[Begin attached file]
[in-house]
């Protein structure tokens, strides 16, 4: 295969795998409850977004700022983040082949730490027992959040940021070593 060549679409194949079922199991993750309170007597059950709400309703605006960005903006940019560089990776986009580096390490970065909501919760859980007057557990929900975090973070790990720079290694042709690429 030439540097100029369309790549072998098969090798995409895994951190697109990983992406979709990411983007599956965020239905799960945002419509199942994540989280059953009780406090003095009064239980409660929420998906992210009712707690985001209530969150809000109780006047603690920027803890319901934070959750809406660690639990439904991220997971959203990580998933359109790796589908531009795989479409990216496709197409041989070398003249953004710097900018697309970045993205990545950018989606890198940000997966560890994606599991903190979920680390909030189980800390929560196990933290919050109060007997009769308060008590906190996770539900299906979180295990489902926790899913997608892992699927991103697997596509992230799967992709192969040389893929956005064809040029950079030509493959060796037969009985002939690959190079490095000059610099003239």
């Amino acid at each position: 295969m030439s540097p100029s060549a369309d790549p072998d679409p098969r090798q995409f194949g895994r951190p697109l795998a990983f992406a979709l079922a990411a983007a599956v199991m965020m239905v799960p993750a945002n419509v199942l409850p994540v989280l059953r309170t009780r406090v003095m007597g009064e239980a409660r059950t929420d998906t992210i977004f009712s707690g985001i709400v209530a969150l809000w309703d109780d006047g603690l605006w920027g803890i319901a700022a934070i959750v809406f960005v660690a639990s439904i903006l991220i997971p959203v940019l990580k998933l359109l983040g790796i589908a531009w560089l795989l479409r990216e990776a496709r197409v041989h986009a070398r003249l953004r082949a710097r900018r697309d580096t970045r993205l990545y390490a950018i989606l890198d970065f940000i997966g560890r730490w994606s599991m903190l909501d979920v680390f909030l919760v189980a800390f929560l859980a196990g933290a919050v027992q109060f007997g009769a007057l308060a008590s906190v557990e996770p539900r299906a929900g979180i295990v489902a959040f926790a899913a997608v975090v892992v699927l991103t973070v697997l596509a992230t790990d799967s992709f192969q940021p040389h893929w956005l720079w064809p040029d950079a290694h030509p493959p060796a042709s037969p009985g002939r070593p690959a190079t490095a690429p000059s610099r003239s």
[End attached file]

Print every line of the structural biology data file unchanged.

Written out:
[in-house]
């Protein structure tokens, strides 16, 4: 295969795998409850977004700022983040082949730490027992959040940021070593 060549679409194949079922199991993750309170007597059950709400309703605006960005903006940019560089990776986009580096390490970065909501919760859980007057557990929900975090973070790990720079290694042709690429 030439540097100029369309790549072998098969090798995409895994951190697109990983992406979709990411983007599956965020239905799960945002419509199942994540989280059953009780406090003095009064239980409660929420998906992210009712707690985001209530969150809000109780006047603690920027803890319901934070959750809406660690639990439904991220997971959203990580998933359109790796589908531009795989479409990216496709197409041989070398003249953004710097900018697309970045993205990545950018989606890198940000997966560890994606599991903190979920680390909030189980800390929560196990933290919050109060007997009769308060008590906190996770539900299906979180295990489902926790899913997608892992699927991103697997596509992230799967992709192969040389893929956005064809040029950079030509493959060796037969009985002939690959190079490095000059610099003239």
């Amino acid at each position: 295969m030439s540097p100029s060549a369309d790549p072998d679409p098969r090798q995409f194949g895994r951190p697109l795998a990983f992406a979709l079922a990411a983007a599956v199991m965020m239905v799960p993750a945002n419509v199942l409850p994540v989280l059953r309170t009780r406090v003095m007597g009064e239980a409660r059950t929420d998906t992210i977004f009712s707690g985001i709400v209530a969150l809000w309703d109780d006047g603690l605006w920027g803890i319901a700022a934070i959750v809406f960005v660690a639990s439904i903006l991220i997971p959203v940019l990580k998933l359109l983040g790796i589908a531009w560089l795989l479409r990216e990776a496709r197409v041989h986009a070398r003249l953004r082949a710097r900018r697309d580096t970045r993205l990545y390490a950018i989606l890198d970065f940000i997966g560890r730490w994606s599991m903190l909501d979920v680390f909030l919760v189980a800390f929560l859980a196990g933290a919050v027992q109060f007997g009769a007057l308060a008590s906190v557990e996770p539900r299906a929900g979180i295990v489902a959040f926790a899913a997608v975090v892992v699927l991103t973070v697997l596509a992230t790990d799967s992709f192969q940021p040389h893929w956005l720079w064809p040029d950079a290694h030509p493959p060796a042709s037969p009985g002939r070593p690959a190079t490095a690429p000059s610099r003239s």